We offer our congratu-lations to Bridie Kiely who celebrated her 89th birthday on Monday last 20th February. She celebrated the occasion with family and friends over the weekend. She attended the Carrigkerry Wren Dance at the Flag Floor in Glensharrold on Saturday night, and participated in the night’s entertainment. She sang a lovely duet ‘The May Morning Dew’ with her lifelong friend and neighbour Mary O’Connor. She also displayed her skills on the bodhrán, and had a very enjoyable night. Bridie remains young at heart and has a positive outlook on life, and age is only a number. It is not the years in your life but the life in your years that count, and Bridie is testament to this statement. Congratulations again to Bridie from her neighbours and friends, and may you never grow old.

I compiled the following tribute to Bridie, last autumn.

” Down at the crossroads, we sang neath the moon,

While the fiddles danced out, their wonderful tune,

There was blarney and fun, as the céili took step,

And thoughts were so happy I’ll never forget.’”

Older readers will recall with fondness and nostalgia, the singing voices of Delia Murphy (“If I were a Blackbird’” and “The Spinning Wheel’”) Bridie Gallagher (“Goodbye Johnny Dear” and “Cutting the Corn in Creeslough”) Maisie Mc Daniel (“Roomful of Roses,” and “This song is just for you”) and other female singers of the time. Bridie Kiely (Bridie Mangan as locals knew her) was our singing heroine, who we looked up to with admiration, to match those above. She was a most popular singer along with her great friend and neighbour Mary O’Connor, at the house dances, wren parties and other social gatherings when I was growing up. Bridie had a sweet voice that would charm the birds from the tree tops, and coax more milk from the cows, with lovely lullabies, before the arrival of the milking machine. Her voice could be heard early and late, singing many of the old Irish favourites as she went about her work around the house, hill and farm.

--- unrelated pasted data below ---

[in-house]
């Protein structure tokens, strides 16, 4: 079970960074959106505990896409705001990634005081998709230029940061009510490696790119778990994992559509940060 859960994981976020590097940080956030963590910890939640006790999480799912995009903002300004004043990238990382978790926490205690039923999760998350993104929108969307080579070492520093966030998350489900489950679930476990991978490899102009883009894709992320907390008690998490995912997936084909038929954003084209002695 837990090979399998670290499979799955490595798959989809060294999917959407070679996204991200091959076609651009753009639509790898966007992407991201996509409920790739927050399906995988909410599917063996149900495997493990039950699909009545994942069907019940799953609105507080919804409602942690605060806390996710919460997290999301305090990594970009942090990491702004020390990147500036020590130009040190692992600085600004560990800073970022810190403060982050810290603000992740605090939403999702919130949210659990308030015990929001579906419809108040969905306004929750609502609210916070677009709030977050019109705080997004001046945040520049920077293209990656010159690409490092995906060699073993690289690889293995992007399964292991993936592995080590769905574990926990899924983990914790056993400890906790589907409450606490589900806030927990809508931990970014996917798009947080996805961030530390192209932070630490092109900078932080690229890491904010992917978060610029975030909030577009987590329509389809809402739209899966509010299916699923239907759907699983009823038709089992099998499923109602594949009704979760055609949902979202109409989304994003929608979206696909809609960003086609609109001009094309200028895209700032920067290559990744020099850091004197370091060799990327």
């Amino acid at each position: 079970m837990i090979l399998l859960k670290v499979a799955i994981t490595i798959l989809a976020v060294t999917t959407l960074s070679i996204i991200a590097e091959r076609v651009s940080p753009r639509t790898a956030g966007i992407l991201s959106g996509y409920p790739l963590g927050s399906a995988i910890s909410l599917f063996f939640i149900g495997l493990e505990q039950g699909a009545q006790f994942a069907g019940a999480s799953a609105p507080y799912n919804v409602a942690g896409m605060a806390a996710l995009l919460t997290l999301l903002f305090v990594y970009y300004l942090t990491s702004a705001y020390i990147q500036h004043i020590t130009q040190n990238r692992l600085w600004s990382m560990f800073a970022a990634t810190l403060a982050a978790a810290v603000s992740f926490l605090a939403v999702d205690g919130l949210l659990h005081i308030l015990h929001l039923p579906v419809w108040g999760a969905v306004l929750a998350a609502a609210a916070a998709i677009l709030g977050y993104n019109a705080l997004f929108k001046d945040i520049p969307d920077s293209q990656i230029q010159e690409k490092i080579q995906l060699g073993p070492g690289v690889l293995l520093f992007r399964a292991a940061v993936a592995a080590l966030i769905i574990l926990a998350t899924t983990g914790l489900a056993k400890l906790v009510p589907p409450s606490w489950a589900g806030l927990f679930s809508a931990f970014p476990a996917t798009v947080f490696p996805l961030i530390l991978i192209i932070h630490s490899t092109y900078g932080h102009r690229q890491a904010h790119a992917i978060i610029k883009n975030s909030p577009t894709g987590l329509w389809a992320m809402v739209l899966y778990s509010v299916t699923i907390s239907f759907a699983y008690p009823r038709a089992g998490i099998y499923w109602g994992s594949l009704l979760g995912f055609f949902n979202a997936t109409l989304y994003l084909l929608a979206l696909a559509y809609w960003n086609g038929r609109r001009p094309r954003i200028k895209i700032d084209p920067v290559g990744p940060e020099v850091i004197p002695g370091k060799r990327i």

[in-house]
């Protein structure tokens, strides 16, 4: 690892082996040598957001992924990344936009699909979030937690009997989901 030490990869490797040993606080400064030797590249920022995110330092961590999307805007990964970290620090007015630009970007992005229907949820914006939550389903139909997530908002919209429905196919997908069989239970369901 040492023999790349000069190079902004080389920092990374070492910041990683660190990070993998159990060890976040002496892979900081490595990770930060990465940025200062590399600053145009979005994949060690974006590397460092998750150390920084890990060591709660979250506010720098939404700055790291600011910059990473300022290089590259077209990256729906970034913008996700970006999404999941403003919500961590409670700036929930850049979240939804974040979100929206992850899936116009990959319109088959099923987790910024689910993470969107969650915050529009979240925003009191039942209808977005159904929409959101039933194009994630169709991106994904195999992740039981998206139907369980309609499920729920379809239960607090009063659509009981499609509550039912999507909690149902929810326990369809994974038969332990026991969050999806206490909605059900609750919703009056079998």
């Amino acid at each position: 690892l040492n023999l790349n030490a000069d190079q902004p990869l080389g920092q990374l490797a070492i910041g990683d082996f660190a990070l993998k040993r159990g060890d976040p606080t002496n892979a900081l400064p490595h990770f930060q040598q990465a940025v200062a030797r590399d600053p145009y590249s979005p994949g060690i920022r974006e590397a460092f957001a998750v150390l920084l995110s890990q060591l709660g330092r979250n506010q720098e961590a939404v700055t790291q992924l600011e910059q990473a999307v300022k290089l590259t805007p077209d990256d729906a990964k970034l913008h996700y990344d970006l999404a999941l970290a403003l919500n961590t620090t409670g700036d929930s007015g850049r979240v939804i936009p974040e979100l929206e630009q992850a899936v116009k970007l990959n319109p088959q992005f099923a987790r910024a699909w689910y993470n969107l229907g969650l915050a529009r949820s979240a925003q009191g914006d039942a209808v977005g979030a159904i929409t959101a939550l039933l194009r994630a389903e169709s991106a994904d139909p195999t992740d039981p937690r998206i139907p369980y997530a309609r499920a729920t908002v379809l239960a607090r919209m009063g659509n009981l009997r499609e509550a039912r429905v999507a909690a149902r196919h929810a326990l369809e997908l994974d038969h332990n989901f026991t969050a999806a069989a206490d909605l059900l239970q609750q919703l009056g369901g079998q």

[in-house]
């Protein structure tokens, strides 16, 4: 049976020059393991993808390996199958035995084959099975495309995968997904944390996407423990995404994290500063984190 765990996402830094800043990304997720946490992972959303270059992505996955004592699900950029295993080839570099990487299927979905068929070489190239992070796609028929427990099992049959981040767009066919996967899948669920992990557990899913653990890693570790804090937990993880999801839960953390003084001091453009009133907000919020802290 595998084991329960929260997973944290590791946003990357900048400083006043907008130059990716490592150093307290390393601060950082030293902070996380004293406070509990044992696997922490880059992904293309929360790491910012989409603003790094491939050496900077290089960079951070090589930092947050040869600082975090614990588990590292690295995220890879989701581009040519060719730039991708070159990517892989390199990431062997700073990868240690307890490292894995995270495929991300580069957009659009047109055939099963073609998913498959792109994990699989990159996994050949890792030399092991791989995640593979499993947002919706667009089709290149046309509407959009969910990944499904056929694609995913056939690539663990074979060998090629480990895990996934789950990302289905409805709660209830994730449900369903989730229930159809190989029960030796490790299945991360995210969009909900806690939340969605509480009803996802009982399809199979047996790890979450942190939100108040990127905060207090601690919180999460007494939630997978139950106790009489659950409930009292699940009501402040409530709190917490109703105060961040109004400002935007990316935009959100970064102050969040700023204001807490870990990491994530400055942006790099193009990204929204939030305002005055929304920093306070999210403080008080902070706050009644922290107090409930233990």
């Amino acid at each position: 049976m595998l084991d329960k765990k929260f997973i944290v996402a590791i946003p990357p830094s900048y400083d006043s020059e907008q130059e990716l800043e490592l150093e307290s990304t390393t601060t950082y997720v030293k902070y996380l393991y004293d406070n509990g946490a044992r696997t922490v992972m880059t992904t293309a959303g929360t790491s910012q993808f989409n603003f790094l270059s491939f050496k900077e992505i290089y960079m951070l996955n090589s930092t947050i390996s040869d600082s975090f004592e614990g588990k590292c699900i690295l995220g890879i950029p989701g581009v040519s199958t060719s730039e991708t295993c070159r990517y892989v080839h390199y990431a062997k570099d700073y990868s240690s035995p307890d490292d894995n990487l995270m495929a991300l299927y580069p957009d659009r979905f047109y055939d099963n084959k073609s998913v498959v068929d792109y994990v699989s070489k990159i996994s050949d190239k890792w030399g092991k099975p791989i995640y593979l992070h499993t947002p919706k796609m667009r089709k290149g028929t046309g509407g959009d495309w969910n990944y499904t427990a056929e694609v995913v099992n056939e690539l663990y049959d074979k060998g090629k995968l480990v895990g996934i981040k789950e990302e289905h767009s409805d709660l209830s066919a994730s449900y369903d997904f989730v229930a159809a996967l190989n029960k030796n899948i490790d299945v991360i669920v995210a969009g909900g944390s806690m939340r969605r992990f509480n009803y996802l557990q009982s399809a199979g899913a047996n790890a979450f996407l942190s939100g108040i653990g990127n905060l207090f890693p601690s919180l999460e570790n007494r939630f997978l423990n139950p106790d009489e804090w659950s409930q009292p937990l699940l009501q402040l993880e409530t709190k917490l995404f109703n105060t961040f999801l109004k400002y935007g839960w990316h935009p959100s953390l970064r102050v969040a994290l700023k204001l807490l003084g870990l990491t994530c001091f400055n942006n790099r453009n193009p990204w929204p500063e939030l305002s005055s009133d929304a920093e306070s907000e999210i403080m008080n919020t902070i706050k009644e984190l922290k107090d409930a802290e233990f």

It was a different Ireland then around our little corner of Limerick where the people were more plentiful and neighbourly and the Meitheal was in place, and people looked out for each other. The sunshine seemed more permanent and the land was dryer and the scenery better, as forestation was in its infancy. The pace of life was less hectic, allowing people time to converse, and to enjoy nature and the delights of the countryside. The work was more labour intensive on the land but a common bond existed and people had much the same in financial terms. The people ate their dinner in the bog after cooking it on the open fire they had lit with the heather, furze, and small sods from the previous year. They drank their tae in the meadow, from a sweet gallon, got from the local shop when the hard sweets were all sold.  Nash’s red lemonade, and Geary’s currant top biscuits were in fashion, and the trap car and push bike were the favourite modes of transport.